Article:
Date of this Version
Ecological Monographs, 83(4), 2013, pp. 511–530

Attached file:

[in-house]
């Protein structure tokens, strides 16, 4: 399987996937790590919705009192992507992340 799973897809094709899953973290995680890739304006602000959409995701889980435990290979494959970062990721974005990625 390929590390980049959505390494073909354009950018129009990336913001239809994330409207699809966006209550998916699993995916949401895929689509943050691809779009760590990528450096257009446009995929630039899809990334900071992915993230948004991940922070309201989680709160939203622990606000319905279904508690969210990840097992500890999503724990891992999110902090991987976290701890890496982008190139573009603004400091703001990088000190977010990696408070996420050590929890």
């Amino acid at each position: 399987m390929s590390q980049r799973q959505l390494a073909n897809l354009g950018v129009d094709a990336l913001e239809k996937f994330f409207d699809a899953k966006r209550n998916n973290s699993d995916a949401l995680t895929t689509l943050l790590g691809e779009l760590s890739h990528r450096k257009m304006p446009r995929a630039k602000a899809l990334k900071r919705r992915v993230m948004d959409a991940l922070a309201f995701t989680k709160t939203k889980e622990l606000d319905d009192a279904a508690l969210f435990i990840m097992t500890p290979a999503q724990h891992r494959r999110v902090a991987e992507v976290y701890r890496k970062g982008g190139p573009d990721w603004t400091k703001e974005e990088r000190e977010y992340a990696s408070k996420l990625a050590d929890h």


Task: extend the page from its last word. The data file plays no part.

Most colonially breeding animals occupy colonies that range in size from a few pairs to thousands of individuals, but the causes of colony size variation are largely unknown. Three general hypotheses are: (1) that variation in colony size is maintained by fluctuating selection via spatial and temporal changes in fitness associated with different colony sizes; (2) that colony formation reflects heterogeneity in habitat, with some sites having resources to support more individuals than others; and (3) that individuals assess the presence or annual reproductive success of current colony residents at each site and aggregate preferentially at high-quality sites. These hypotheses make predictions about how consistent colony size should be across sites and among years. We examined temporal and spatial variability of colony size for .200 Cliff Swallow (Petrochelidon pyrrhonota) colony sites in western Nebraska across a 30-year period. A colony’s substrate type, annual population size in the study area, and whether the nesting season was relatively warm or cool, influenced average annual colony size. While some Cliff Swallow colony sites hosted perennially large colonies and others perennially small ones, between-year variability in colony size at most sites was high. Annual colony size distributions were relatively stable over 30 years and provided no evidence for long-term directional changes in colony size. The only ecological characteristic that was strongly associated with Cliff Swallow colony size at a site was the type of nesting substrate, with bridges tending to have larger colonies and being more frequently occupied than other substrates. Some sites showed annual changes in colony size consistent with the birds’ basing their choice of colony on the presence or success of conspecifics, but many sites did not conform to a pattern expected if coloniality is a by-product of traditional aggregation. Colony size in Cliff Swallows was temporally and spatially unpredictable when viewed across the 30 years of this study. Each of the three hypotheses to explain size variation may have applied at certain sites, but the pattern of colony size variability leant the most support to the hypothesis that fluctuating selection on group size maintains colonies of widely different sizes.